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  • Counterfactual theories of causation.Peter Menzies - 2008 - Stanford Encyclopedia of Philosophy.
    The basic idea of counterfactual theories of causation is that the meaning of causal claims can be explained in terms of counterfactual conditionals of the form “If A had not occurred, C would not have occurred”. While counterfactual analyses have been given of type-causal concepts, most counterfactual analyses have focused on singular causal or token-causal claims of the form “event c caused event e”. Analyses of token-causation have become popular in the last thirty years, especially since the development in the (...)
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  • Laws of nature.John W. Carroll - 1994 - Philosophy and Phenomenological Research.
    John Carroll undertakes a careful philosophical examination of laws of nature, causation, and other related topics. He argues that laws of nature are not susceptible to the sort of philosophical treatment preferred by empiricists. Indeed he shows that emperically pure matters of fact need not even determine what the laws are. Similar, even stronger, conclusions are drawn about causation. Replacing the traditional view of laws and causation requiring some kind of foundational legitimacy, the author argues that these phenomena are inextricably (...)
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  • Causal laws and effective strategies.Nancy Cartwright - 1979 - Noûs 13 (4):419-437.
    La autora presenta algunas criticas generales al proyecto de reducir las leyes causales a probabilidades. Además, muestra que las leyes causales son imprescindibles para poder diferenciar las strategias efectivas de las que no lo son y da un criterio para considerar cuando podemos deducir causalidad a través de datos estadísticos.
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  • Descartes' Error: Emotion, Reason, and the Human Brain.Antonio R. Damasio - 1994 - Putnam.
    Linking the process of rational decision making to emotions, an award-winning scientist who has done extensive research with brain-damaged patients notes the dependence of thought processes on feelings and the body's survival-oriented regulators. 50,000 first printing.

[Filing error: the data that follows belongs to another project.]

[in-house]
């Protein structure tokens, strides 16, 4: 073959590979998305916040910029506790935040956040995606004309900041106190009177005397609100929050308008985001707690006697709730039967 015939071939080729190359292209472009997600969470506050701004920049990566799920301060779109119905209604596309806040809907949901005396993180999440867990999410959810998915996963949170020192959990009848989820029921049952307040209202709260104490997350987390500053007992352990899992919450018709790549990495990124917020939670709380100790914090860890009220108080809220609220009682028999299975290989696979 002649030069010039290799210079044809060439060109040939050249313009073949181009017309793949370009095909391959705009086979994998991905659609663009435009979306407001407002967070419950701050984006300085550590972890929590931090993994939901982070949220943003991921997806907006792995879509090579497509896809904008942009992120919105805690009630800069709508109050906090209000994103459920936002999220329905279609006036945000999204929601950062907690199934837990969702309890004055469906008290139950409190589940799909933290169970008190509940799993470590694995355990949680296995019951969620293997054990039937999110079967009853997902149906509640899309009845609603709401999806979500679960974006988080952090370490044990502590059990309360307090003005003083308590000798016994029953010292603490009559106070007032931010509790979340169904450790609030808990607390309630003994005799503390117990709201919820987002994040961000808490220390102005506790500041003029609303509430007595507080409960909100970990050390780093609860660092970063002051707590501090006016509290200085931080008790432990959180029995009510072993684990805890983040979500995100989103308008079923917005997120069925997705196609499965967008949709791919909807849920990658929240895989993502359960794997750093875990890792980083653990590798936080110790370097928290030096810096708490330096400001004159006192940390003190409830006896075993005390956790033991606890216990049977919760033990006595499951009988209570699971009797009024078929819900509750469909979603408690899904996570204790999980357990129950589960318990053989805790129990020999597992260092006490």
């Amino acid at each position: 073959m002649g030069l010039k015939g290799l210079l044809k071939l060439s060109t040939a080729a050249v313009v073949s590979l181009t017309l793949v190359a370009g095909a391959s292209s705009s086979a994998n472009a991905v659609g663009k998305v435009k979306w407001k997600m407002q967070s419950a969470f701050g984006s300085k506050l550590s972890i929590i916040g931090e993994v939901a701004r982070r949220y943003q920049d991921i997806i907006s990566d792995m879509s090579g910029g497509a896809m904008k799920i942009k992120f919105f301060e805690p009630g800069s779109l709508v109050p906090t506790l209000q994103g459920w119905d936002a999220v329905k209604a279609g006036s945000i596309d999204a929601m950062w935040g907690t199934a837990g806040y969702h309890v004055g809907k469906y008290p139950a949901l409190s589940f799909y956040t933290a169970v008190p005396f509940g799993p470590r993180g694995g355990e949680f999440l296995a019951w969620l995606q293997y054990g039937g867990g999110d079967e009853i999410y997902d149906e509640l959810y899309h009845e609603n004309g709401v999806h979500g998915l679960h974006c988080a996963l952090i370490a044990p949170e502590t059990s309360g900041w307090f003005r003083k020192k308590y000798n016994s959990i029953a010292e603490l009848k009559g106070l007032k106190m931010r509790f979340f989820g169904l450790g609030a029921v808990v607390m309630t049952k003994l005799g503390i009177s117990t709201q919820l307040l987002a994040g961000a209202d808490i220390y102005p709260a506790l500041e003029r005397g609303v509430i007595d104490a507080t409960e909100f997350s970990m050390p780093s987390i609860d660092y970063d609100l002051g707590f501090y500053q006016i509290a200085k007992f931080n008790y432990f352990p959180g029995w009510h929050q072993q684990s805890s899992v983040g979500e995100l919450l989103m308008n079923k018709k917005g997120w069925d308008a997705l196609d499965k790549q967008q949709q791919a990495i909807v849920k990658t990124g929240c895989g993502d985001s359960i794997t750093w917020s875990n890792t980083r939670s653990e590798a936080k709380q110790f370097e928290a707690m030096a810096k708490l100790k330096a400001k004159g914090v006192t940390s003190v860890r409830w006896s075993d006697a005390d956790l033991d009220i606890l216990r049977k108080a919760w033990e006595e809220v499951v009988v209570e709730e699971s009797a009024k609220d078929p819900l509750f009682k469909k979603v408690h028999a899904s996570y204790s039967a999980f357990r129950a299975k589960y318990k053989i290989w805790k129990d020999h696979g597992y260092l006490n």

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  • Theory and reality: an introduction to the philosophy of science.Peter Godfrey-Smith - 2003 - Chicago: University of Chicago Press.
    How does science work? Does it tell us what the world is "really" like? What makes it different from other ways of understanding the universe? In Theory and Reality , Peter Godfrey-Smith addresses these questions by taking the reader on a grand tour of one hundred years of debate about science. The result is a completely accessible introduction to the main themes of the philosophy of science. Intended for undergraduates and general readers with no prior background in philosophy, Theory and (...)
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  • Two Dogmas of Empiricism.W. Quine - 1951 - [Longmans, Green].
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  • Hume's Difficulty: Time and Identity in the Treatise.Donald L. M. Baxter - 2008 - New York: Routledge.
    In this volume--the first, focused study of Hume on time and identity--Baxter focuses on Hume’s treatment of the concept of numerical identity, which is central to Hume's famous discussions of the external world and personal identity. Hume raises a long unappreciated, and still unresolved, difficulty with the concept of identity: how to represent something as "a medium betwixt unity and number." Superficial resemblance to Frege’s famous puzzle has kept the difficulty in the shadows. Hume’s way of addressing it makes sense (...)
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  • Cognition and Commitment in Hume’s Philosophy.Don Garrett - 1997 - Philosophical and Phenomenological Research 62 (1):191-196.
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  • The Great Chain of Being. A Study of the History of an Idea. [REVIEW]H. T. C. - 1936 - Journal of Philosophy 33 (21):580.
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  • Descartes’ error: Emotion, rationality and the human brain.Antonio Damasio - 1994 - New York: Putnam 352.
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  • Hume on Causation.Helen Beebee - 2006 - New York: Routledge.